Ms Bairbre Ní Fhloinn

Mr Críostóir Mac Cárthaigh (co-opted September 2002)

Ms Anna Bale

Ms Déirdre Hennigan

Ms Eithne MacMillan (post graduate student)

Dr James F. Collins (Archive/Library user representative)
The PRG noted the composition and membership of the Departmental Self-assessment QA/QI Co-ordinating Committee and noted that it was representative of all levels of staff (professor, archivist/collector, lecturer and administrative) and all programmes. The PRG was satisfied that it conformed to guidelines laid down by the UCD Quality Assurance/Quality Improvement Standing Committee.
2.2 Methodology adopted
The Departmental Committee met on numerous occasions and the QA/QI process was also discussed with those departmental staff not on the Departmental Committee throughout the period. Also, a draft of the SAR was circulated to all Department staff. The responsibility for preparatory tasks and for separate chapters of the SAR was assigned to various members of the Department staff.
In addition, the Departmental Committee held three meetings with the two facilitators (Professor Peter Clarke and Mr John Coman) during the self-assessment period. The dates of these meeting were: 15th April, 16th October 2002 and 16th January 2003.
The PRG’s detailed analysis of the workings of the Department of Irish Folklore, of the SAR documentation and of the site visit is summarised in Sections 3, 4 and 5 of this PRG report.

3.1 Timetable
The itemised timetable for the PRG site visit is enclosed in Appendix 1 of this report. The visit took place between the 7th and 9th April 2003. The PRG wishes to record its gratitude and appreciation for the assistance that it received from members of staff of the Department, from University Officers, the Deans of the Faculties of Arts and of Celtic Studies and from various undergraduate and postgraduate students who were available to help the PRG to compile this report.
The PRG also acknowledges the use of the library (which, regrettably resulted in the closure of that facility for the duration of the site visit), and the regular supply of refreshments.
3.2 Methodology
The work of the PRG may be described by the following sequence of events:

  1. Reading of and gaining familiarity with the SAR circulated to the PRG by the QA/QI office, in advance of the site visit.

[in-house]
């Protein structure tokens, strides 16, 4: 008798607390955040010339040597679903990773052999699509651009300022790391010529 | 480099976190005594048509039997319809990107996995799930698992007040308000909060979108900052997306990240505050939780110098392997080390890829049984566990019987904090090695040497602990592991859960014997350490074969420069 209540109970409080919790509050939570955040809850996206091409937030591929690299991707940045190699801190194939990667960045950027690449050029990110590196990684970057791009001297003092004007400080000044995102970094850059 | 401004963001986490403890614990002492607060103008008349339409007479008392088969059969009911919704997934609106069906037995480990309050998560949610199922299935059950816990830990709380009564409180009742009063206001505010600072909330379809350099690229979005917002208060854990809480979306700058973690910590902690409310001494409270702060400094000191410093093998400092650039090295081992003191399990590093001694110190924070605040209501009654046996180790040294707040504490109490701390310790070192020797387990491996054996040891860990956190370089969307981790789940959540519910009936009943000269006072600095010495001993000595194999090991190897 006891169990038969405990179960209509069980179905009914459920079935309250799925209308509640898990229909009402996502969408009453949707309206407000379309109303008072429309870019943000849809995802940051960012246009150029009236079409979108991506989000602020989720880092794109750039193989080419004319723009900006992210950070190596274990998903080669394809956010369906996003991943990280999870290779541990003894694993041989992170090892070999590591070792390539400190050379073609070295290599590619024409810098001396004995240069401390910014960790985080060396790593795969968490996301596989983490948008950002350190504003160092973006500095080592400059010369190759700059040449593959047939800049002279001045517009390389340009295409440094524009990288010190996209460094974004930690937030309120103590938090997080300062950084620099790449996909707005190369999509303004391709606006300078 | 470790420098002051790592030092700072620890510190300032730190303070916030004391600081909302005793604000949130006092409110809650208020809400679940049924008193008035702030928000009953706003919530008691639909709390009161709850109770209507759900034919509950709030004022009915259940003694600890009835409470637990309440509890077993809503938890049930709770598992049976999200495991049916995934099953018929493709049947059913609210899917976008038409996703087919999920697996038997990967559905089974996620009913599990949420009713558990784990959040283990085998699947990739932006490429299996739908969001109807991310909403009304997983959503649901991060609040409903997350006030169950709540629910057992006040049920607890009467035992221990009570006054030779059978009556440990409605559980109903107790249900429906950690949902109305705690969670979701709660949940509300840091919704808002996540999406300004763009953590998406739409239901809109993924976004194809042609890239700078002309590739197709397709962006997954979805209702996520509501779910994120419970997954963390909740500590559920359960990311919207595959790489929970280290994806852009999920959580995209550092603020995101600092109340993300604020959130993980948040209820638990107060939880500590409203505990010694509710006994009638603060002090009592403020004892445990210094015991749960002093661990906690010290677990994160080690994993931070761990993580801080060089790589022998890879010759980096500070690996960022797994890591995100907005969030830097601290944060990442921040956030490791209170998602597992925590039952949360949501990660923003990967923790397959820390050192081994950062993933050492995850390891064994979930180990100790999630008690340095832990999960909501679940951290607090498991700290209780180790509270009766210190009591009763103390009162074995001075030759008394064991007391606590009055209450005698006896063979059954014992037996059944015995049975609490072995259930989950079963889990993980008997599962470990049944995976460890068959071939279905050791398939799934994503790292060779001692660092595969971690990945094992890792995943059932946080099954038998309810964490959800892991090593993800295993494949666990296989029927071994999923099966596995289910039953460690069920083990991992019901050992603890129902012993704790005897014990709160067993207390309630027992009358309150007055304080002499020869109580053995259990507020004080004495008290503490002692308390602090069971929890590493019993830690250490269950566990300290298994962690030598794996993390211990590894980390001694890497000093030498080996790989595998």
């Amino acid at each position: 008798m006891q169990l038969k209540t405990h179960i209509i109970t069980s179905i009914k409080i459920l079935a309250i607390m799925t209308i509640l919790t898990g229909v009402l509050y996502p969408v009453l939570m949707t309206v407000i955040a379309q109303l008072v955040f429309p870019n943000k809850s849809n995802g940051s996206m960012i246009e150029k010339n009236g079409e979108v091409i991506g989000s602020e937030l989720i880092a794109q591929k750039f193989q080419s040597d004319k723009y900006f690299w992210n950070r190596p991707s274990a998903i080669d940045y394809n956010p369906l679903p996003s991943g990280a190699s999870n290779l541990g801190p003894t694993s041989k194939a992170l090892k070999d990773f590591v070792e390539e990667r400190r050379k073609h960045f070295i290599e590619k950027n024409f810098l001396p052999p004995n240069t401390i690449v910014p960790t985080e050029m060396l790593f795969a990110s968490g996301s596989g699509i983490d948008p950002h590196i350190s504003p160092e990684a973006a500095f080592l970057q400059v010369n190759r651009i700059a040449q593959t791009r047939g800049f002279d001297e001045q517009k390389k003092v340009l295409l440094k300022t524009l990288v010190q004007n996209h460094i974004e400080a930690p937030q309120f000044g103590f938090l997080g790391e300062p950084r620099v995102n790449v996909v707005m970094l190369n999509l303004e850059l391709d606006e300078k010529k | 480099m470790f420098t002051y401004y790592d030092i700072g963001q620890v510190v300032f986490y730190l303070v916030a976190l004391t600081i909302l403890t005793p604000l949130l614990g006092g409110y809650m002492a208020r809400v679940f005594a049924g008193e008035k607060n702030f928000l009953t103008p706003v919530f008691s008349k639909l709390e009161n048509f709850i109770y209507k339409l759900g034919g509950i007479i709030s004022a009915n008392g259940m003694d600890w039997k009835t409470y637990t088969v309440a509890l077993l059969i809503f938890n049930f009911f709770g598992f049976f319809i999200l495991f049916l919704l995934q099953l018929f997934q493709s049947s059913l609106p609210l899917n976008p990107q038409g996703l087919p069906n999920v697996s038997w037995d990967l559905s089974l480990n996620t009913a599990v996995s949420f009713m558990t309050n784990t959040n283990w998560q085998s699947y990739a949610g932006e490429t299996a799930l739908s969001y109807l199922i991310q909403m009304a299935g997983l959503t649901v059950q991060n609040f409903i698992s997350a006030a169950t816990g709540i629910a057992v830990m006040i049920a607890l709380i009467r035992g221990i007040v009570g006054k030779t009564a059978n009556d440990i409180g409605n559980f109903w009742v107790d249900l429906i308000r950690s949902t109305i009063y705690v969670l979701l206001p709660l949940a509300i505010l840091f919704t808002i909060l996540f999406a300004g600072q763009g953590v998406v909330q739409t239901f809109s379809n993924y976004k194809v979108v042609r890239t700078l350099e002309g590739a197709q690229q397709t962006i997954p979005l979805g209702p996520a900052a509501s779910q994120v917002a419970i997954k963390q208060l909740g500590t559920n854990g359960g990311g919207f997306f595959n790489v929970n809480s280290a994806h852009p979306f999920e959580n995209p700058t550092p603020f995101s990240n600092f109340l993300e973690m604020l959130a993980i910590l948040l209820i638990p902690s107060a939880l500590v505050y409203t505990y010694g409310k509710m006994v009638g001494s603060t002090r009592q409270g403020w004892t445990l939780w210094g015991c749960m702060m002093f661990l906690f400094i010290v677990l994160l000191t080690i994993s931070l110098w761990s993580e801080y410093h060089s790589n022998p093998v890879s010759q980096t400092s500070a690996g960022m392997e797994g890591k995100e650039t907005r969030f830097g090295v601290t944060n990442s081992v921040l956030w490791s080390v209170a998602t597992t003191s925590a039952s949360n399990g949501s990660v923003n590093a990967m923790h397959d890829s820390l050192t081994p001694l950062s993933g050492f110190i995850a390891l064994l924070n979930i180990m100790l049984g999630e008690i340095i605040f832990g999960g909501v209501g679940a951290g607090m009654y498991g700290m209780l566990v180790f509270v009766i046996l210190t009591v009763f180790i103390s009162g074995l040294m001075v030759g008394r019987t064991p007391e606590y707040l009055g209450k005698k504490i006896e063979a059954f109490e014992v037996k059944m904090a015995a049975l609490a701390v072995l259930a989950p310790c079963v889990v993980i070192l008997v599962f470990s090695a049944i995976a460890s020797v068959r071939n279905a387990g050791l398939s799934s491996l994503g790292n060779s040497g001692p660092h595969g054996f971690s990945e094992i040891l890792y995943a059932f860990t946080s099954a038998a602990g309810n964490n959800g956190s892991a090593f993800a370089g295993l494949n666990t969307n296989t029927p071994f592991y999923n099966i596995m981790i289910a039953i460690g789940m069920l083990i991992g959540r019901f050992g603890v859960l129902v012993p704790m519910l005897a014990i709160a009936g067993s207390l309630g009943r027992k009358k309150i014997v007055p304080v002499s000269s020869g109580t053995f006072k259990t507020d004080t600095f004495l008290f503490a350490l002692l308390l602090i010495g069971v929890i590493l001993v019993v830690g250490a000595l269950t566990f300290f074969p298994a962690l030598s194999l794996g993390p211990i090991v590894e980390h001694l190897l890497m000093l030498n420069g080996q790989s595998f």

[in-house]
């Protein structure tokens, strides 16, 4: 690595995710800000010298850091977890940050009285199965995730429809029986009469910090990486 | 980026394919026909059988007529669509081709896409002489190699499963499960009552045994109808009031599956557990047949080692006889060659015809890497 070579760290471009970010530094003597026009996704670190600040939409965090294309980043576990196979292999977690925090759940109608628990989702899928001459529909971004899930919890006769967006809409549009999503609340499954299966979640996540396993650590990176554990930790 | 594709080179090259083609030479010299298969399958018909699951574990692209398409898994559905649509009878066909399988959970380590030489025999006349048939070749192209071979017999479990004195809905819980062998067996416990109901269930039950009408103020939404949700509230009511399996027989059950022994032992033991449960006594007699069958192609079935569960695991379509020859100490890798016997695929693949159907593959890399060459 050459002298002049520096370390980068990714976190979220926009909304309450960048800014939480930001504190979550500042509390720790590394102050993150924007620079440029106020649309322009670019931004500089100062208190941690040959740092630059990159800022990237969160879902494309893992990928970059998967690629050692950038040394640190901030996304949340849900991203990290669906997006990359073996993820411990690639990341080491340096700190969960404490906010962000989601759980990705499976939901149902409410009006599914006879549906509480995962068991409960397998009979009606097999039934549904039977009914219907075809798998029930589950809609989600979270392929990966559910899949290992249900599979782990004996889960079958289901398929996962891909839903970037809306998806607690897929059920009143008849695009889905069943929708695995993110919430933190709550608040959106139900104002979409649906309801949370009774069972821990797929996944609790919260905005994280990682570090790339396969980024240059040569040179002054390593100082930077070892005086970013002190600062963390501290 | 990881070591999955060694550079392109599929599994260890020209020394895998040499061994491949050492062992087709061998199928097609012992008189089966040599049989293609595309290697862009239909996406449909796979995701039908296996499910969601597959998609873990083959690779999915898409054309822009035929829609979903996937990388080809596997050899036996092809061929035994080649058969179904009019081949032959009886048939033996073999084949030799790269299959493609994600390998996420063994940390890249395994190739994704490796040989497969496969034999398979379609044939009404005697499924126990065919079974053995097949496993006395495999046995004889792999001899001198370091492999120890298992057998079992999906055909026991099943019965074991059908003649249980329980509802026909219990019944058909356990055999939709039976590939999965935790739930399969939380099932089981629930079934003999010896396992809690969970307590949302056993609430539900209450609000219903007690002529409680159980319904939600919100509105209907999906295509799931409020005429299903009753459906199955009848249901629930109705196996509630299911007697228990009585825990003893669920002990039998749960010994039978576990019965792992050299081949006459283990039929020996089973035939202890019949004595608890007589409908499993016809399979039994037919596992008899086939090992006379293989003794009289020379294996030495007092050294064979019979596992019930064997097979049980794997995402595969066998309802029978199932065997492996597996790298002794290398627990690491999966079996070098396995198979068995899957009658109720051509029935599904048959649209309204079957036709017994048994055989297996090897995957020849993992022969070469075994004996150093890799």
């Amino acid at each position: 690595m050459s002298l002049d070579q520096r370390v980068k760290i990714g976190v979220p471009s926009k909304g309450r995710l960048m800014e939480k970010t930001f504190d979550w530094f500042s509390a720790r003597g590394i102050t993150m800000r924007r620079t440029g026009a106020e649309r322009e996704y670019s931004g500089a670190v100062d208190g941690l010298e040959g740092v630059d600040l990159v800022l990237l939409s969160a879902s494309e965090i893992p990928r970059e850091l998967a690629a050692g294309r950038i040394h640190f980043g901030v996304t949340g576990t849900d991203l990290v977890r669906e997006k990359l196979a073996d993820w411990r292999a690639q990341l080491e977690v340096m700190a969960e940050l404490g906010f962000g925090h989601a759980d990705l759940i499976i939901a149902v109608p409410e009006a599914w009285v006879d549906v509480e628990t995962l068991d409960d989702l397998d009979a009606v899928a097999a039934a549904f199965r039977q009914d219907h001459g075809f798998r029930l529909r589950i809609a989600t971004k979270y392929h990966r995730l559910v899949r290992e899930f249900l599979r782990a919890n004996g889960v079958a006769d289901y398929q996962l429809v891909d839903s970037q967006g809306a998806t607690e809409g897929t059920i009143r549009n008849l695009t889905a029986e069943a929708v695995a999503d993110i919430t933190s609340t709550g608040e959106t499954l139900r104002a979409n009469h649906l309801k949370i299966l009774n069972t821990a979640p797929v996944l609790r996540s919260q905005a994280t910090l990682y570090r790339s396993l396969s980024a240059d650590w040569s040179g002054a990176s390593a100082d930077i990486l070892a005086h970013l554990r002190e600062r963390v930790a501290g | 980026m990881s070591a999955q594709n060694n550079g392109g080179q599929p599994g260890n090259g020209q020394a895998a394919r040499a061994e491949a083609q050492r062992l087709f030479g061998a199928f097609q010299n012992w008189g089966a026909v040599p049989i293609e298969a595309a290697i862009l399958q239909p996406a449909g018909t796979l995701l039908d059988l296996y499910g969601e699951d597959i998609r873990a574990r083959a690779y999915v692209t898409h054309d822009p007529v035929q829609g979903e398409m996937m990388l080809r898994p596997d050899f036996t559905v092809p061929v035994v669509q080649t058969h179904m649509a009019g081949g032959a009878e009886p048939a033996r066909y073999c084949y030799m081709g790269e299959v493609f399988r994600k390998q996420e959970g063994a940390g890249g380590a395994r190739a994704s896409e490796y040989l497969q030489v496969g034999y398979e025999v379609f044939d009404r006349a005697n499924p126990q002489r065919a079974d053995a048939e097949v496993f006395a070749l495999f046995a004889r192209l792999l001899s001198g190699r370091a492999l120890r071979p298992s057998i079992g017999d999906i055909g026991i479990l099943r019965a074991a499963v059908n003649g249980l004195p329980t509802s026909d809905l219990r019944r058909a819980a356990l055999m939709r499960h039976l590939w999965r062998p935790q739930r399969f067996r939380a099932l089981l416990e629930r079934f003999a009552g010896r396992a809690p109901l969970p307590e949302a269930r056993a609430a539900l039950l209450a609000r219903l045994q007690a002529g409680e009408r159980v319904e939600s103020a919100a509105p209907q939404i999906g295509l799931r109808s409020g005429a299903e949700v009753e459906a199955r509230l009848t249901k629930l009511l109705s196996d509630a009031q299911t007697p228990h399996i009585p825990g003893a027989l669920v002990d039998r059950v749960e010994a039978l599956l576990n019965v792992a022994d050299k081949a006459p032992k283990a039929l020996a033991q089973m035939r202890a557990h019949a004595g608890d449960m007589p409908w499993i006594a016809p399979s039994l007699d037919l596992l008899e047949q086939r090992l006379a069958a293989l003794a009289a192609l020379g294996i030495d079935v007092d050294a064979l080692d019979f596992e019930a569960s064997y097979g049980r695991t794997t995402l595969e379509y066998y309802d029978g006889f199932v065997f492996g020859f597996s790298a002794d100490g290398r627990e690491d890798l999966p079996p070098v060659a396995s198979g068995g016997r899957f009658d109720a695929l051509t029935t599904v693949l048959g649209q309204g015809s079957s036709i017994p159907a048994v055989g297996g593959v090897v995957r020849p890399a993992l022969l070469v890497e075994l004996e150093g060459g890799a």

2. A meeting of the 7 members of the PRG on the evening of Sunday, 6th April 2003, together with UCD’s Director of Quality Assurance, and UCD’s Vice President for Faculties (Planning and Development), in order to discuss the SAR, to formulate strategy and assign responsibility in relation to component tasks of the Peer Review Process.

  3. Formal site visits by the PRG throughout 7th to 9th April 2003, which included meetings with the Departmental Co-ordinating Committee, the Registrar, Bursar, Head of Department, Deans of the Faculty of Arts and of the Faculty of Celtic Studies, a representative from the Department of Archives, academic and administrative staff, selected undergraduate and postgraduate students.

  4. Private meetings of the PRG during the site visit, followed by discussion and compilation of key material presented.

  5. Preparation of a preliminary draft of the PRG report that formed the basis of the exit presentation to, initially, the Head of Department, followed by a presentation to which all members of the Department were invited.

  6. Thereafter, all members were involved in the drafting and reviewing subsequent written drafts. The final report was drafted and agreed upon by all members of the PRG.

3.3 General Comments
The PRG found the site visit, together with its wide range of discussions, to be a most beneficial and informative process, and allowed members of the PRG to see, at first hand, the national and international significance of the archive holdings of the Department. It was also crucial in facilitating opinions on the overall conditions and appropriateness of the physical conditions of the Department.
The PRG was impressed at the level of scholarship that existed within the Department and the quantity and quality of published research output and this performance compared favourably with other departments within the Faculty of Arts. However, the PRG are aware of the very low student numbers and the most favourable staff/student ratio that exists within the Department. In terms of teaching, the PRG were impressed by the enthusiasm of its students for the discipline, but also noted that the subject of Irish Folklore was not offered through the Department for First Arts students.
The PRG was extremely disappointed at the overall quality and quantity of the physical facilities available to what can only be described as a significant National Asset (i.e. the Archive collection) which is unique in the world. Indeed, it seems that some of the security arrangements for this collection are defective.
While visitation rights are available, free of charge, for access to the Archives housed by the Department, the PRG noted, with regret, that this resource was available only during the week-day afternoons, which is a shorter time period than for other National collections e.g. National Archives in Bishop Street, National Library, National Museum etc.
Also, most departments within the University now have their own Web sites to publicise their activities to their University, national and international audiences – actual and potential. It is hoped that the Department’s Web site will shortly be available to better publicise its activities and resources.